Most people who discover an item they have purchased is broken or faulty would return the item to the retailer and expect a full refund. Not Uncle Sam.
When it comes to seeking reimbursement of taxpayer dollars for defective equipment, the federal government seems not only content to flush cash down the drain but even to risk a fighter pilot losing oxygen midflight — from apathy about determining whether the military was still using these defective parts.
The Defense Logistics Agency’s Aviation branch, which oversees the acquisition of weapons, repair parts and other materials for the nation’s military aircraft, did not seek reimbursement for $12.3 million worth of defective spare parts it received from contractors, according to a new report from the Defense Department’s Inspector General.
DLA Aviation personnel not only failed to coordinate with contractors to seek reimbursement for parts deemed faulty or defective, but they also didn’t adequately determine from inventories whether defective parts were still being used, a potential threat to service members.
“In addition, defective parts were left unaccounted for in the DoD supply system, which negatively impacts warfighter readiness and safety,” the report says.
Spending watchdogs said the report is the latest example on a growing list of reasons why the Defense Department’s budget needs to be seriously reconsidered.
“Defense hawks demanded that the sequester budget agreement be broken because DoD needed to be plussed up. It is clear from this report that the culture of waste and disregard for the safety of our war fighters remains unabated among the procurement bureaucracy,” said Richard Manning, president of Americans for Limited Government.
“The fact that tightened budgets did not drive the Obama Pentagon to take basic steps to recoup these moneys is an indictment that needs to be remembered when DoD officials attempt to dig deeper into taxpayer wallets,” Mr. Manning added.
For spending millions of taxpayer dollars on spare parts for military aircraft and not seeking a refund when those parts turned out to be defective, wasting money and endangering military fighters, DLA Aviation wins this week’s Golden Hammer, a weekly distinction awarded by The Washington Times highlighting the most egregious examples of wasteful federal spending.
Curtis Kalin, a spokesman for Citizens Against Government Waste, also criticized DLA Aviation’s noneffort at reimbursement, saying “this sort of apathy would be unacceptable on the battlefield, and it should be unacceptable at the bureaucratic level.”
In its response to the report, the Defense Logistics Agency headquarters said it would develop a comprehensive plan to ensure that all parties involved in restitution are aware of their responsibilities and the actions they are expected to take.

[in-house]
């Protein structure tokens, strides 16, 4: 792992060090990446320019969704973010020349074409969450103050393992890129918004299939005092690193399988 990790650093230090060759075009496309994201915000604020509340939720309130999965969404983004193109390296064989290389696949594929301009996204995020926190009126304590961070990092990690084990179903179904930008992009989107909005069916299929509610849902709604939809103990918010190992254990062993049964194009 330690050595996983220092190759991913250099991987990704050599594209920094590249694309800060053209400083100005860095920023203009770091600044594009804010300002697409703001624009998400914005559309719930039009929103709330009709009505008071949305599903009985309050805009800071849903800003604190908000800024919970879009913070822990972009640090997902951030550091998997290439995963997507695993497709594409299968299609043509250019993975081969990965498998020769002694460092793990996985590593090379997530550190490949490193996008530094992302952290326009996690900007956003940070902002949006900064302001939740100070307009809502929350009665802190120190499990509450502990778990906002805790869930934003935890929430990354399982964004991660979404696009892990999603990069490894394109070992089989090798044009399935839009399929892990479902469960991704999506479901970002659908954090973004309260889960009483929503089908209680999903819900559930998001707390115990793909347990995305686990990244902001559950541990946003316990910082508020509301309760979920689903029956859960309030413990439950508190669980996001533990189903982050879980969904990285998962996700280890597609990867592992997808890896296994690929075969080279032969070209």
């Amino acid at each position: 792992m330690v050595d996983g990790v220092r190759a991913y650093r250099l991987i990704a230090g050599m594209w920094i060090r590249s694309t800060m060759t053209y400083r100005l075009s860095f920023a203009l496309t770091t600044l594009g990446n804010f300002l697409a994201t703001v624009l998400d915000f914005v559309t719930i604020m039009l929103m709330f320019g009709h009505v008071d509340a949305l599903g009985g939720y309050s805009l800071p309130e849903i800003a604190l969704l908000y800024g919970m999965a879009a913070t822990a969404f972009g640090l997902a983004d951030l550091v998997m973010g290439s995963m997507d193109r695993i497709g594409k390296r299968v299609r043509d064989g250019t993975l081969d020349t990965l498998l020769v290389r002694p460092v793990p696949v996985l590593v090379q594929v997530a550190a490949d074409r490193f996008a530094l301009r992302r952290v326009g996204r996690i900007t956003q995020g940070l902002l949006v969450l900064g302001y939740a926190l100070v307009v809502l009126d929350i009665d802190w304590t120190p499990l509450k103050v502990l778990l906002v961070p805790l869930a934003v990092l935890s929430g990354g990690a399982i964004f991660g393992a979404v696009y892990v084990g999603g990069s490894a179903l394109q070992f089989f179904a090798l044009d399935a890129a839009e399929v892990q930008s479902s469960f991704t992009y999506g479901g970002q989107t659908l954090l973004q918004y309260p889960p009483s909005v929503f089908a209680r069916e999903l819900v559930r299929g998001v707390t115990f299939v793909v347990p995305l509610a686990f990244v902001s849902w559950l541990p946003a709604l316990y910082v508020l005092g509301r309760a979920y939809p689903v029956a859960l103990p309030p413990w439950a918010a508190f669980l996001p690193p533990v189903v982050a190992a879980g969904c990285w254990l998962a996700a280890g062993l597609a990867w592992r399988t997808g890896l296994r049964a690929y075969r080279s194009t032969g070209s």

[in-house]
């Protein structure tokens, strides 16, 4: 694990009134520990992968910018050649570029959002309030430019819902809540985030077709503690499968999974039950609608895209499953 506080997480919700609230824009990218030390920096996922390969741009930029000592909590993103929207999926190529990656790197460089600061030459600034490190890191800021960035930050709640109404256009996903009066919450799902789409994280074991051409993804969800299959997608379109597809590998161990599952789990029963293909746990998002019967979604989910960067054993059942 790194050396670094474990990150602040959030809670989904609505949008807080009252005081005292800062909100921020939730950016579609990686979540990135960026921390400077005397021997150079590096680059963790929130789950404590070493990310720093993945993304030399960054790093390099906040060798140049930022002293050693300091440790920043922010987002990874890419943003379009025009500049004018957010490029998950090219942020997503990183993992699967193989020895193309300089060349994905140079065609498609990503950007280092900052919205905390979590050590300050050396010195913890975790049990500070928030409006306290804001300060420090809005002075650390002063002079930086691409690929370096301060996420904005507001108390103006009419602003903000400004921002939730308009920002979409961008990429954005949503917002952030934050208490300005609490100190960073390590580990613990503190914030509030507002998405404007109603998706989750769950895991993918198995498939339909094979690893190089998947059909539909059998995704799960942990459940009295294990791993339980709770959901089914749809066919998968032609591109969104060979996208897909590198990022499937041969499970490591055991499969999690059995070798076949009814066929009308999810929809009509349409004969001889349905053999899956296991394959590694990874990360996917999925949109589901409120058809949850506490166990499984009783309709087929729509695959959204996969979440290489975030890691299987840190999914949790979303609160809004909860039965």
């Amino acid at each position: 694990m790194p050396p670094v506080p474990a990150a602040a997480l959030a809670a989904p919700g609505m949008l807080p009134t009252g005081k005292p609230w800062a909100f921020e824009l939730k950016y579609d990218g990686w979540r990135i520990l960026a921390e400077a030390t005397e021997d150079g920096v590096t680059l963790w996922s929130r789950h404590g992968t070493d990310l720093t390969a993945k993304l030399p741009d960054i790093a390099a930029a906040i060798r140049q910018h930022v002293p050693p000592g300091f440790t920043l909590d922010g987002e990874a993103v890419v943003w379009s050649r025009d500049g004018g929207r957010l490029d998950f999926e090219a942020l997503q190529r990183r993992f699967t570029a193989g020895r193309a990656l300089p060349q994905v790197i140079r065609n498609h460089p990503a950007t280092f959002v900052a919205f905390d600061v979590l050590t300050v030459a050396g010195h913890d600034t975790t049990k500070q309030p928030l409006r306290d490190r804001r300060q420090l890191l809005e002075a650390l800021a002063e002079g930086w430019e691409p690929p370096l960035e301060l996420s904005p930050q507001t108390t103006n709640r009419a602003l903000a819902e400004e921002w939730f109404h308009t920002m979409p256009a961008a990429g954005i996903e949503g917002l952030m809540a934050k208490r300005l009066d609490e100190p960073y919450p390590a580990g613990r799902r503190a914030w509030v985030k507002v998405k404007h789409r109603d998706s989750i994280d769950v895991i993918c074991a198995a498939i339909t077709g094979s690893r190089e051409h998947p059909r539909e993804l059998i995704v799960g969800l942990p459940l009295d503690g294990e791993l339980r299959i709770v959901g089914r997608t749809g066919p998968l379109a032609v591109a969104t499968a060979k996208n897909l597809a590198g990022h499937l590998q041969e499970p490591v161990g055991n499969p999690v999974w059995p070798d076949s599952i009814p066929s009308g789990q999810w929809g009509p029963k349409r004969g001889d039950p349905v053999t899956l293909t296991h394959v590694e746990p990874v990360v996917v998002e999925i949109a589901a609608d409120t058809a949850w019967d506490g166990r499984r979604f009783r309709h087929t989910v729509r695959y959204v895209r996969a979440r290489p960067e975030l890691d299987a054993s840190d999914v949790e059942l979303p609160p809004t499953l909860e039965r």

The agency also said it would require the Aviation branch to develop a plan to identify “high-value, critical safety items and take prompt action to pursue appropriate restitution and take appropriate steps to ensure that related defective parts are removed from the DoD supply systems.”
DLA Aviation, headquartered in Richmond, Virginia, manages more than 1.1 million repair parts and operates supply systems for the military’s aircraft, including spare parts for engines on fighters, bombers, transports and helicopters; airframe and landing gear parts; flight safety equipment; and parts for propeller systems, according to the report.
Even some of the smallest parts that DLA Aviation supplies, if broken or faulty, could result in catastrophic damage. For example, inspectors reviewed a report of faulty tie-down straps that DLA sold for $1 each.
“Despite the low cost, these items were considered critical application items and were used to attach oxygen hoses to pilot’s helmets,” the report says.
An Air Force pilot identified the deficient tie-down straps after the ties broke and did not hold the oxygen hose to oxygen mask, “causing loss of oxygen to aircrew members during flight,” according to the report.
“Defective parts, particularly for aircraft, could pose a serious risk to warfighters. Depending on the part, it could pose a risk to safety of flight or lead to canceled or less effective missions. That is just simply unacceptable,” said Justin Johnson, a senior policy analyst for defense budgeting policy at The Heritage Foundation.
In another example, inspectors reviewed an investigation for three defective power cable assemblies that DLA sold for $4,090 each.
“An Air Force customer identified them as having an unauthorized splice that could cause a short circuit and potentially damage equipment or result in the loss of life,” the report says.